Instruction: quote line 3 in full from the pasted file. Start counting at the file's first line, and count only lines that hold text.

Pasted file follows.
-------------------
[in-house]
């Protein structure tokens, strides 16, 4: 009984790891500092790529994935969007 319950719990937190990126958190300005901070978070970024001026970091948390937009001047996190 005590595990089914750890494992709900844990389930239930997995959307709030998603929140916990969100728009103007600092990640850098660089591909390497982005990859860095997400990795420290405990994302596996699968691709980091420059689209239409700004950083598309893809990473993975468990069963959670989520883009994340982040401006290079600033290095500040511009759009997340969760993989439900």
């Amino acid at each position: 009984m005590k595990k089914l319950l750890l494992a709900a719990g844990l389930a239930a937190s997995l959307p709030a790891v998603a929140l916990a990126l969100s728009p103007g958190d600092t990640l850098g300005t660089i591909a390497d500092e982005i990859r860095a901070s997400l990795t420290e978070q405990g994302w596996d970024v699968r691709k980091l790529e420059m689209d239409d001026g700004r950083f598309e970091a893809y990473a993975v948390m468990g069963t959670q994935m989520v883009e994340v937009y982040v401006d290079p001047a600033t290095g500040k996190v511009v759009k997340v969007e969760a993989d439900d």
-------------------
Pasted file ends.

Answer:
């Amino acid at each position: 009984m005590k595990k089914l319950l750890l494992a709900a719990g844990l389930a239930a937190s997995l959307p709030a790891v998603a929140l916990a990126l969100s728009p103007g958190d600092t990640l850098g300005t660089i591909a390497d500092e982005i990859r860095a901070s997400l990795t420290e978070q405990g994302w596996d970024v699968r691709k980091l790529e420059m689209d239409d001026g700004r950083f598309e970091a893809y990473a993975v948390m468990g069963t959670q994935m989520v883009e994340v937009y982040v401006d290079p001047a600033t290095g500040k996190v511009v759009k997340v969007e969760a993989d439900d």